International Comparisons of Government Expenditure

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Articles

  1. Government Spending
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  3. Country List Government Spending to GDP
  4. International Comparison of R&D Expenditure as a Percentage of GDP

How resilient are military expenditures? IMF Staff Papers, 36 3 : Fiscal policy and economic growth: an empirical investigation. Journal of Monetary Economics, 32 3 : Worldwide military expenditures appears to have leveled off.


  • International Comparison of R&D Expenditure as a Percentage of GDP;
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    Government Spending

    Military expenditure the reasons behind the post fall in world military spending. Wage expenditures of central governments. IMF Working Paper. Regional economic outlook: sub-Saharan Africa. Washington D. Fiscal adjustment in IMF-supported programs. Draft Issues Paper, March The agriculture share of total expenditure fluctuated around 1. In , during the food price crisis, all the regions except Europe experienced an increase in the agriculture share of central government expenditure.

    Deficits & Debts: Crash Course Economics #9

    The results at regional level are confirmed also at country level. This top 10 was led by Malawi SDG Indicator 2.

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    At global level, the AOI consistently declined from 0. During this period, most of the regions remained stably under 0. Even though, in the most recent years, the trends in these regions decreased, and their values are more in line with the other regions. The results to date reflect the fact that not all countries collect, compile and publish Government Expenditure on Agriculture data according to COFOG.

    Data coverage may vary by year and country.

    Country List Government Spending to GDP

    Table 1. Northern America and Europe.

    Latin America and the Caribbean. Central America.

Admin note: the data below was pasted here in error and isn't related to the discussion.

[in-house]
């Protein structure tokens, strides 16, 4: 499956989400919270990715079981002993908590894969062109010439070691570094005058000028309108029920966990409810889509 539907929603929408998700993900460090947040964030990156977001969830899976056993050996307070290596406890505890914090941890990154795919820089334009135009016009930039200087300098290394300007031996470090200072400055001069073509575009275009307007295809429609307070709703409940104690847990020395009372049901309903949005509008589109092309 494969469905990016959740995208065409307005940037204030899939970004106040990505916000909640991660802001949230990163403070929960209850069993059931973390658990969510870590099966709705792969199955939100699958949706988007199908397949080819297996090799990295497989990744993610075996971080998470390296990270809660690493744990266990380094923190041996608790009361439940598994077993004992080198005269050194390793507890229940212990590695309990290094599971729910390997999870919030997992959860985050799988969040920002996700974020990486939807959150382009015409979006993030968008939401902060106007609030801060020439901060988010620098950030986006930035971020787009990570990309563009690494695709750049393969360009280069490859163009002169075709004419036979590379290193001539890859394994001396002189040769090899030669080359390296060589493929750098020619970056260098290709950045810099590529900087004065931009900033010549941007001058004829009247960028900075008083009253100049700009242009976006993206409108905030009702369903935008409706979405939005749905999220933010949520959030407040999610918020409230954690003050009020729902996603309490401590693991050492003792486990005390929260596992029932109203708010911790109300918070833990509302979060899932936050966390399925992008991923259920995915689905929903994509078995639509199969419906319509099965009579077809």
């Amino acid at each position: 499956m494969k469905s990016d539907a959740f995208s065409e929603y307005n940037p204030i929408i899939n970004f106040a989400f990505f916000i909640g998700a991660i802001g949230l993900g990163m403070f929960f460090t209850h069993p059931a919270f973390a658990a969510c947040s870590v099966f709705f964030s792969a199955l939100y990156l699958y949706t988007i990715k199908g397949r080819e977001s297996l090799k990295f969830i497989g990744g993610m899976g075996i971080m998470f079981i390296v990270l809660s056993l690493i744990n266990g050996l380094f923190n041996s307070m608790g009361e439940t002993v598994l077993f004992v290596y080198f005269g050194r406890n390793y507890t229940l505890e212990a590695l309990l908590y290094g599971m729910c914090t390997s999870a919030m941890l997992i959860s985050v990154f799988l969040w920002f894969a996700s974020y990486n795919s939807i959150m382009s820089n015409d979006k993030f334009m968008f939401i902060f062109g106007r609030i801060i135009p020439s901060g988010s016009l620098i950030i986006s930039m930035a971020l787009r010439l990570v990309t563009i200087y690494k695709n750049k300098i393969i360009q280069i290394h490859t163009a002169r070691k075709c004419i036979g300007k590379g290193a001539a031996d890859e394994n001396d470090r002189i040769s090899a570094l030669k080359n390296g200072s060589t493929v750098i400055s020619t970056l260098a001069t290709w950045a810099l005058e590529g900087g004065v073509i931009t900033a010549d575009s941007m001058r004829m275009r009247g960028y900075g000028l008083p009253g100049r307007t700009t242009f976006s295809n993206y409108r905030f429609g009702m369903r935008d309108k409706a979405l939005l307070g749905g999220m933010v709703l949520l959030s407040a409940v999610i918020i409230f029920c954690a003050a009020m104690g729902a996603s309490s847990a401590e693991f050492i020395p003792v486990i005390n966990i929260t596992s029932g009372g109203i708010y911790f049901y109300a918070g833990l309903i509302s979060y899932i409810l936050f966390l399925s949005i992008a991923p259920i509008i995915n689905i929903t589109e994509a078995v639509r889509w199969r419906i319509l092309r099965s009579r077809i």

Role of the budget

    South America. Transfers include social security payments.

    International Comparison of R&D Expenditure as a Percentage of GDP

    It is also notable that middle-income countries spend relatively large amounts on wages and salaries, although Table A2 suggests that the data for the general government may indicate a different pattern. With regard to functional components, a notable difference between high-income countries and other countries is the former group's spending of large amounts on social security and welfare under the category "subsidies and transfers" in the economic components.

    The burden of military expenditures for low-income countries exceeds that for middle-income countries, and the central governments in low-income countries spend very small amounts on health and social security. To provide some indication of general government expenditure composition, data for a much-reduced number of countries and years are shown in Table A2. It should be noted, in particular, that the sample of low-income countries includes only three countries. Data for the central government and the general government in Tables A1 and A2 are thus not strictly comparable because the sample countries and sample years differ.

    The change in the expenditure composition resulting from extending the coverage from the central government to the general government is shown in Tables A2 and A3, both of which are based on the same set of countries and years.